It’s not always about the newspapers, you know. . .

As speculation about the future of the Tribune Co. rages like an August wildfire down Las Flores Canyon, Jenny Hontz provides another useful angle on the Chicago powerhouse’s potential break-up: What are the possibilities for the non-newspaper assets?

Hontz sends us this report:

With the Chandlers calling for a sale of Tribune Co. assets, we’re wondering who might bid for the TV properties, including KTLA here in LA.

Most of the media chatter has focused on private equity firms. Taking the TV stations private makes some sense, given that broadcasting isn’t a growth business that can readily boost a public company’s stock price.

But don’t count CBS out. Whispers of a CBS-Tribune deal were in the air last fall, and CBS (along with Warner Bros.) will soon be programming the Tribune stations anyway as part of its new CW network partnership. So why not own and control them? The biggest profits in the broadcast business stem from the station side, not from the parent networks. Trib stations also would fit nicely with CBS’ core business.

Owning two stations in the top markets is no longer a problem, and CBS could sell any Tribune stations that push it over national ownership caps. In any case, the FCC might relax media ownership rules again very soon. And, let’s face it, most companies close the deal first and ask permission later.

Time Warner is another possible buyer now that a court struck down rules preventing cable operators from owning TV stations. Still, TW never made a play for Tribune when it owned the anemic WB network. Could things change if the performance of the stations improves this fall under the banner of the CW network, which is launching with the biggest hits–and we use that term loosely–from UPN and the WB?

Time Warner has enough headaches at the moment. “I just don’t think that Time Warner wants to invest in stations,” says a source at the company. “They look at broadcast as a side business and stations as a declining asset. Whenever it’s come up on the West Coast, there is no appetite for it in NY.”

However, “CBS is a logical potential buyer,” says the Warner Bros. source. Of course, it all comes down to price. “Whenever I have heard about a sale mentioned, they want too much for anyone to get to excited about it.”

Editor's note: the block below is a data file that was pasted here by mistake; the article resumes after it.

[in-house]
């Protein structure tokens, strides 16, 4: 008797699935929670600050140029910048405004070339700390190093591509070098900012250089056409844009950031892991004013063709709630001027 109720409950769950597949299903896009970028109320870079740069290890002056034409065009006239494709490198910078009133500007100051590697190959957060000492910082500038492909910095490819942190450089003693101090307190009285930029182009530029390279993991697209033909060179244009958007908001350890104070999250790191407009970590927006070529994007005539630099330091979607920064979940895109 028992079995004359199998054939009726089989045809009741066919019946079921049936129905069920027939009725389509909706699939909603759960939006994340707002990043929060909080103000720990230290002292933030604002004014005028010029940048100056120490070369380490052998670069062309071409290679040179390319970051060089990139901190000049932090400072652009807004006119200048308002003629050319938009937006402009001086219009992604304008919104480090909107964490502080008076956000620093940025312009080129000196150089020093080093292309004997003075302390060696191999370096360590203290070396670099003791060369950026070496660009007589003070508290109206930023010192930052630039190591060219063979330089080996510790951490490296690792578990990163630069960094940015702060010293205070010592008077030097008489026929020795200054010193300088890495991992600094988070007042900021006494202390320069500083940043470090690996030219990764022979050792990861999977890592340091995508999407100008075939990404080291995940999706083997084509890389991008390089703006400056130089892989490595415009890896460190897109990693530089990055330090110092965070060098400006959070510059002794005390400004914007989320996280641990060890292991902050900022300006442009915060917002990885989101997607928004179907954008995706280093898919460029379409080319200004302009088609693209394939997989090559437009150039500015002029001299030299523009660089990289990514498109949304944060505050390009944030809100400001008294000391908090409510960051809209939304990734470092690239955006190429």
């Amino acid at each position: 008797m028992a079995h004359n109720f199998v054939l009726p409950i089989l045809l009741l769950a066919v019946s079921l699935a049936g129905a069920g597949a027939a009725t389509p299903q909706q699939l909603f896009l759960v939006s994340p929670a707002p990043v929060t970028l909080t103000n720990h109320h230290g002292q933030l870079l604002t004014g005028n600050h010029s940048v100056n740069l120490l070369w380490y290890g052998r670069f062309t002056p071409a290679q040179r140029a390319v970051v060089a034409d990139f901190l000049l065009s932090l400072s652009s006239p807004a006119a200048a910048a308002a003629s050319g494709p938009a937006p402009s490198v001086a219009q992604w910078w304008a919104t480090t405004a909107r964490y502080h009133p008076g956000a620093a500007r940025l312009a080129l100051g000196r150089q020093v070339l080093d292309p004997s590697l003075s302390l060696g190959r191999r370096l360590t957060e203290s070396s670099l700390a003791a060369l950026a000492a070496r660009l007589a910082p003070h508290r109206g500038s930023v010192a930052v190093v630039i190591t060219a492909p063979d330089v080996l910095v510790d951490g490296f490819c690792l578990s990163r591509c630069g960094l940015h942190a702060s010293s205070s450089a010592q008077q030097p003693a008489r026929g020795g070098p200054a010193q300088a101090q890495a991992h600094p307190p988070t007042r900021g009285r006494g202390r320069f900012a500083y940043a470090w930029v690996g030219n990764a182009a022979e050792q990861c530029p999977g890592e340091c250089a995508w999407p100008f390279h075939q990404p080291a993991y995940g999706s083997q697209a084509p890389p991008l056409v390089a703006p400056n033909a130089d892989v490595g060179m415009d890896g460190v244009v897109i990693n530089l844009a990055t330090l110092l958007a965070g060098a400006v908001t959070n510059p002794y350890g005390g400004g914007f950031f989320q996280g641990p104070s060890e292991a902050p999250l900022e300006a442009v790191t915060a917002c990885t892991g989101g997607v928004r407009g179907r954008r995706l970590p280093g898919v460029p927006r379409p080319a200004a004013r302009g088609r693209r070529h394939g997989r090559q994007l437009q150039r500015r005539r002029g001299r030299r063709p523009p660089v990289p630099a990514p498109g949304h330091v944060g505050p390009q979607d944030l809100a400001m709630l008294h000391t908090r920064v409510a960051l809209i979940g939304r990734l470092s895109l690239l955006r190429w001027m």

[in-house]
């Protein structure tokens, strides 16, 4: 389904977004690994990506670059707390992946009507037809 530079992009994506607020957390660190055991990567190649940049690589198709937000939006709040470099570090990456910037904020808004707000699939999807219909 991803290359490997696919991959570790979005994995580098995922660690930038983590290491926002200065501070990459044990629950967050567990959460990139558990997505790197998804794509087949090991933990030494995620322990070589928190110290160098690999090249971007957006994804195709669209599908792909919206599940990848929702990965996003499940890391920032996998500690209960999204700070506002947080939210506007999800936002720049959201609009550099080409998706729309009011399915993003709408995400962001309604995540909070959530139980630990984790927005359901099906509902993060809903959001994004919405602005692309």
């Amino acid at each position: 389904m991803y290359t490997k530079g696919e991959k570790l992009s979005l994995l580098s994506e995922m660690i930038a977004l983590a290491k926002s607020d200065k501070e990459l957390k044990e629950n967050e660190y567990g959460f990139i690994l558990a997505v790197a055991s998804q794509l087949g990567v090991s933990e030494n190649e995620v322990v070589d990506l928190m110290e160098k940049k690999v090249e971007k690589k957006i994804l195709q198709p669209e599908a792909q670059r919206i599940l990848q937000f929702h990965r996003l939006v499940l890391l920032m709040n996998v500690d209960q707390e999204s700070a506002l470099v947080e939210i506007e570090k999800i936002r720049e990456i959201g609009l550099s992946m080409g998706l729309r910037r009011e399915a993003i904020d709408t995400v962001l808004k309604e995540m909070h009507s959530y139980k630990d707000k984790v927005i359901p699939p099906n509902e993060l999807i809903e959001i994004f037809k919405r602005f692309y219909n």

CBS got a little testy when we started sniffing around. “Why don’t you stop trying to make things up and find something that’s happening to report on?” a spokesman huffed.

Perhaps CBS, a name synonymous with old media, is feeling sensitive because its own stock price hasn’t benefited from the Viacom spinoff.

CBS honchos boldly predicted a few months ago that the CW would turn a profit its first year, but it’s been a slow year for upfront ad sales. The CW network is selling ads at roughly the same price the WB earned last year.

Meanwhile, one source urges us to keep an eye on Comcast as a potential player. “Tribune, which owns the Chicago Cubs, recently partnered with Comcast on a Chicago regional sports network,” he said. “Regional sports and news networks are the top generators of local ad sales in their respective markets. By combining, the two could dominate local advertising in places like Chicago, Washington, Philadelphia, San Francisco and other key cities.”

Stay tuned.

We know, we know. You’re wondering, as we are, But what’s in it for me? Perhaps only this: As these various big-money suitors pull some of the best pieces of assets out on the dance floor, you and your office co-workers will still be able to pool the weekly Thursday lunch money and get yourself a controlling stake in the “great personality” of WTXX in Hartford.

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